||Feb 12, 1887||King Alcohol||It must be encouraging to all interested in the welfare of Temperance, to know that the good cause appears to be gaining ground more and more. Its friends and supporters almost everywhere are being alive to the demands of right and justice in respect to the movement, and are doing their utmost towards the suppression of the traffic. It was only a short time since we had the pleasure of making known the fact through our columns that the good friends in Little Bay, of all classes, had put their shoulders to the temperance wheel, and had succeeded in causing the legal sale of intoxicating liquors to be prohibited, which would go far to prevent the disastrous consequences that commonly follow the open sale of the deadly beverages wherever known. Hitherto Nipper's Harbor has not been altogether free from the curse of intemperance, there having been one licensed public house there. But by private advises from the Cape Shore a few days since, we learn that the friends of Temperance at Nipper's Harbor protested against a renewal of license, and that another term was not granted, and that community is now free from an open public house, which will greatly lessen the consumption of liquors, and remove the temptation from many who might otherwise be entrapped by the snares thus presented.
||Feb 12, 1887||Insurance Club||At a meeting on Monday last of the Terra Nova Insurance Club, the rate of fifteen shilling percent was declared for the past season.
||Feb 12, 1887||Fortune Harbor News||The Rev. Father MCCARTHY was a passenger per last Plover for Fortune Harbor. As the steamer did not get beyond this, the Rev. Father landed and was a guest of J.B. TOBIN, Esq., J.P. until the past week, when a number of his parishioners came and conveyed him to the scene of his pastoral duties.
||Feb 12, 1887||Anniversary||The. S. of T. Anniversary will be celebrated as usual, on Shrove Tuesday (Feb 22nd). Tickets may be procured from Bros. Frederick LINFIELD, Reuben BLACKMORE, Geo. ROBERTS, J. HILLYARD, and John DAVIS, Farmer's Arm. Only a limited number of tickets will be sold; price, 1s, 6d. A public Temperance Meeting will be held after the tea; admission, ten cents. Arrangement are being made for an interesting program.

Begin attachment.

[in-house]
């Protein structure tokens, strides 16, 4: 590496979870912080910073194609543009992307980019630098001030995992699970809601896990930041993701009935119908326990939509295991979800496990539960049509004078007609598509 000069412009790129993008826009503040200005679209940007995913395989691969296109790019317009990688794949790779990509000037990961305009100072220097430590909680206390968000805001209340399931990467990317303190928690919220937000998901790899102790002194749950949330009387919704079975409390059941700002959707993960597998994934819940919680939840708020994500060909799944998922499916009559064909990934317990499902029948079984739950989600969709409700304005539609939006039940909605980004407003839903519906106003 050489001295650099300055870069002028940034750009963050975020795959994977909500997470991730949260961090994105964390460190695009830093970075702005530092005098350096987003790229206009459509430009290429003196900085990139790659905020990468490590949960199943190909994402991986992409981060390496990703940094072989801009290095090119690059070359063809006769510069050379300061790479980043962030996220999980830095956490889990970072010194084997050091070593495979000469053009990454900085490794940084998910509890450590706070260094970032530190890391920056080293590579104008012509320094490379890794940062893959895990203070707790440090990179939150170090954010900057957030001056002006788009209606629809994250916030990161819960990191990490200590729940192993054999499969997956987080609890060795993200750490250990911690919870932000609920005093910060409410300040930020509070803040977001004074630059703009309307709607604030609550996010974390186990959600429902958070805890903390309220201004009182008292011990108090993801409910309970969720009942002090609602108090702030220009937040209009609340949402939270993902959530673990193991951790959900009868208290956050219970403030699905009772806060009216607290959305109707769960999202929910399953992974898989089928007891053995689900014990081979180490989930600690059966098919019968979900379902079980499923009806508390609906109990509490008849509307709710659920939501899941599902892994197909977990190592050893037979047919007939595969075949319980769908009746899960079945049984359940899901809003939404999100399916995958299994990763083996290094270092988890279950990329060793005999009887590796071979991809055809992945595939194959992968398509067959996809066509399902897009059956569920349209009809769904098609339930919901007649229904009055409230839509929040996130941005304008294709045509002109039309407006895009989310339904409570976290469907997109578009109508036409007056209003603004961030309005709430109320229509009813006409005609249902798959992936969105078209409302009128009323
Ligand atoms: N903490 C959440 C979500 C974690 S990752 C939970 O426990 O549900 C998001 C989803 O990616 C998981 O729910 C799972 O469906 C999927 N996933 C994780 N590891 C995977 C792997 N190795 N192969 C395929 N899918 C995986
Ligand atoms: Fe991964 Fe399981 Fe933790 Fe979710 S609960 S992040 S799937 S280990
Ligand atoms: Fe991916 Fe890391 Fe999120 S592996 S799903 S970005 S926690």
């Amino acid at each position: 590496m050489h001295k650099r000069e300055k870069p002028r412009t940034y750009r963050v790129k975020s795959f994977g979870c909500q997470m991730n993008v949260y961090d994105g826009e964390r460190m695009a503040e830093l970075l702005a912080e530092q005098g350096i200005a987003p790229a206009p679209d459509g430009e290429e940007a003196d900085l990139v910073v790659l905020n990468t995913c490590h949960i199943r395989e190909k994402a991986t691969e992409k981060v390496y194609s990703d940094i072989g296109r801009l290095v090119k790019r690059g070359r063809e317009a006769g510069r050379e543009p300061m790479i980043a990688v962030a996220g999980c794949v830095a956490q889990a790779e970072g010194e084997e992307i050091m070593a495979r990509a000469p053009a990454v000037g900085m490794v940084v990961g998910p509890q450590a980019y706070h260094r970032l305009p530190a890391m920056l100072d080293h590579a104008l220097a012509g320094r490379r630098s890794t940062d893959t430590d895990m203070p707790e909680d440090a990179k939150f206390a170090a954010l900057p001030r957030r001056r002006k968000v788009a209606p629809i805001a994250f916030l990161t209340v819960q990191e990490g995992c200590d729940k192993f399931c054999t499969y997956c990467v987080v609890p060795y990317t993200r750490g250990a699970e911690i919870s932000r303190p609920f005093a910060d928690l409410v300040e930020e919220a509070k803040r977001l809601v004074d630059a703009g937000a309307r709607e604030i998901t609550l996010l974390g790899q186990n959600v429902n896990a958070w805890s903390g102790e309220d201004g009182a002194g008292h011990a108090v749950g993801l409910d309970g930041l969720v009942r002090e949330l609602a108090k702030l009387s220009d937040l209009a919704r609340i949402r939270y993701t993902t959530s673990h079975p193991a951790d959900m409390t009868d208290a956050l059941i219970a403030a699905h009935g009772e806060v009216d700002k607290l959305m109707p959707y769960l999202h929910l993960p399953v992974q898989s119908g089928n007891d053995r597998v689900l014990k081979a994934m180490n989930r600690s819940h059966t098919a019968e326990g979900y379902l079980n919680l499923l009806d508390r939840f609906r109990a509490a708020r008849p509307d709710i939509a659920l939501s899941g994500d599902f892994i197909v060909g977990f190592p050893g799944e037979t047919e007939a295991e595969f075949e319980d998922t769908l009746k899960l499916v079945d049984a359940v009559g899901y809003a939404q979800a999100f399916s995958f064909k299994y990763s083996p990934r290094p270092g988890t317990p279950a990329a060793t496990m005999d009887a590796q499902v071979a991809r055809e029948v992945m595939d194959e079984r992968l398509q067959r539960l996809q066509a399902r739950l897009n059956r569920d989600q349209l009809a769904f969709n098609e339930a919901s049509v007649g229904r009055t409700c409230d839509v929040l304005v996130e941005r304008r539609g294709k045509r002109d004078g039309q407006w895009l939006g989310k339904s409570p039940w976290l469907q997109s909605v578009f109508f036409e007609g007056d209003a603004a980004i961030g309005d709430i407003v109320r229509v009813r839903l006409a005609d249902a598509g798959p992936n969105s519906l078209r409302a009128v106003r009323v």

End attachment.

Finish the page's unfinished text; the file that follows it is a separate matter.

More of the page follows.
||Feb 12, 1887||Fire||The skittle-alley at Little Bay was burnt down the week before last. The building was owned by Mr. LINDBERG of ST. John's and was put some three years ago. Mr. LAMB managed it for some time and also carried on a watch-making business in another part of the building. This makes the second tennis fire of late years. The public hall was destroyed by fire more than two years ago.
||Feb 12, 1887||L.O.A. Anniversary||The L.O.A. Anniversary will be observed on Wednesday, if the weather is fit. As the brethren number largely, no tickets will be sold for the tea until after they have left the hall, when, if there should be any remaining, they can be had at Bro. Titus MANUEL's. In order to avoid the hall being overcrowded at the entertainment, no money will be taken at the door, and only a limited number of tickets will be issued, which may be obtained from either of the following members of the Entertainment Committee, namely: Bros. ASHBURN, Chas. MAYNE, Stephen HARBIN, James HODDER, Allan FINDLATER, John DAVIS, Isaac CHURCHILL, John CLARKE, Back Harbor. The Brethren will attend Divine service in St. Peter's Church.
||Feb 12, 1887||The Fish Market||The following "private advice" from Oporto, says the St. John's Evening Telegram of the 17th ult., has just been received here by the incoming Allan mail steamer: - Oporto, 30th Dec., 1886 - "Since our last respects of the 16th instant, there has hardly been any sale of fish, nor is there likely to be much. Meantime, an enormous stock remains over the end of the year, which we calculate to be at least 80,000 quintals in Oporto, and 10,000 quintals in Vienna. It will be impossible to clear off this stock before much of it becomes deteriorated, more especially as a great deal is Bank fish, which turns dunn very fast. It is, therefore, most important that arrivals should cease for some time, as until stocks are nearly run off, prices cannot rise, and if scarcity is felt latter on we may hope for good rates in April. The Maida, with 2,300 quintals, is in Vienna.
||Feb 12, 1887||Birth||On the 7th ult., the wife of Mr. James OAKLEY of a daughter.
||Feb 12, 1887||Birth||On Wednesday, 9th inst., the wife of Mr. W.J. SCOTT of a son.
||Feb 12, 1887||Birth||On Jan 14th, at King's Cove, the wife of J.G. HART, Esq. of a son.